By one estimate, according to another Marine officer, 75 percent of the Baghdad Division's artillery was hit from the air in the last few days before the first Marines began to move. Another senior Marine officer said the air campaign in recent days had wiped out half the division, leaving perhaps 6,000 men; about half of them are paramilitary irregulars without formal military training, the officer estimated.
Taking on the survivors of the bombing will be the full force of the 20,000-member 1st Marine Division. The initial move was launched at 8 a.m. local time Tuesday when part of the division began rolling up Highway 7 toward Kut. After passing through the small town of Hayy, south of Kut, the Marine force destroyed five tanks and a few Iraqi artillery batteries abandoned on the highway, according to reports reaching Marine headquarters.
Through the night, the Marines kept going, seizing key objectives and meeting little resistance. Commanders at Marine headquarters were uncertain how to interpret the sparse early enemy contact. "Either they're playing possum or maybe we really did kill them all" through air strikes, said Col. Paddy Gough, the deputy chief of operations for the Marines in Iraq.
The Iraqis did respond early this morning by launching surface-to-surface missiles against U.S. forces inside their country for the first time since the war started. One missile struck near an Army supply center around Najaf, while another pair hit northwest of Nasiriyah. No casualties were reported, and there were no indications that the missiles were fitted with chemical or biological weapons.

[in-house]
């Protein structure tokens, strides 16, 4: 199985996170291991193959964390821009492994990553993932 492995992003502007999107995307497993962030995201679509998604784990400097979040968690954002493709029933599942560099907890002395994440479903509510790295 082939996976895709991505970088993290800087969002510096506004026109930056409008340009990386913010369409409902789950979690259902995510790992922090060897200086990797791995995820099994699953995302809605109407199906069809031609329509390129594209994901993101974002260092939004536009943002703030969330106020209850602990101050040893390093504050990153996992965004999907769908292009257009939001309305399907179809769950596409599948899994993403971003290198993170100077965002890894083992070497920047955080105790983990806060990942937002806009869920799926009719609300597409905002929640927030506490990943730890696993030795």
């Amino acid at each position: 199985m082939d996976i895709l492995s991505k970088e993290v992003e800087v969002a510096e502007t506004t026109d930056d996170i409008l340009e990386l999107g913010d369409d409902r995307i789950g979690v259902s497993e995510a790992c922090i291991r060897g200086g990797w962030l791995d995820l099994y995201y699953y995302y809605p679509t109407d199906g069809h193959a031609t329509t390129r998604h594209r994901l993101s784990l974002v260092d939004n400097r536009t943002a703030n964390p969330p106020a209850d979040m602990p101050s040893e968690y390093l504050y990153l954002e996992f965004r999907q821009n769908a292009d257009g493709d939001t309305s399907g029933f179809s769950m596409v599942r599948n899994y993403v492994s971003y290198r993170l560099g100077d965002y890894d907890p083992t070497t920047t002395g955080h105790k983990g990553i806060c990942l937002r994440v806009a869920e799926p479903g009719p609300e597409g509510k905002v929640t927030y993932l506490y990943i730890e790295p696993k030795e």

According to a military report, U.S. forces have located only a few of Iraq's surface-to-surface missile batteries. As of Sunday, they had not destroyed a single one of the 30 to 40 long-range Al Hussein missiles that U.S. intelligence believes Iraq has, and had struck only five to eight of Iraq's presumed 126 Al Samoud medium-range missiles and no more than 12 of 187 Ababil-100 cruise missiles, the report said.
While the battlefield heated up near Baghdad, British forces remained in a tense standoff with Iraqi troops in far southeastern Iraq around Basra, the country's second-largest city. British and U.S. forces received a request -- the first known proposal of its kind -- for a 50-minute cease-fire there to allow Iraqi troops to recover their dead. Leery of Iraqi deceptions during the past two weeks and unsure exactly who was sending the message, U.S. military commanders rejected the request.
U.S. warplanes again bombed Hussein's presidential yacht, the Mansur, near Basra in the Shatt al Arab waterway that leads into the Persian Gulf. Although U.S. planes had bombed the yacht a week ago, it did not sink. Navy officials could not confirm if the yacht sank as a result of Tuesday's airstrike.
Flares lit the night sky over Basra, although it was not immediately clear why the devices were being used. Iraqi soldiers and militiamen armed with mortars and heavy artillery still effectively control the city. Thousands of British troops have massed to the south and west, but they have been reluctant to engage in urban combat with the Iraqi forces, hoping instead that residents will rise up against government loyalists who run Basra, which has 1.3 million inhabitants.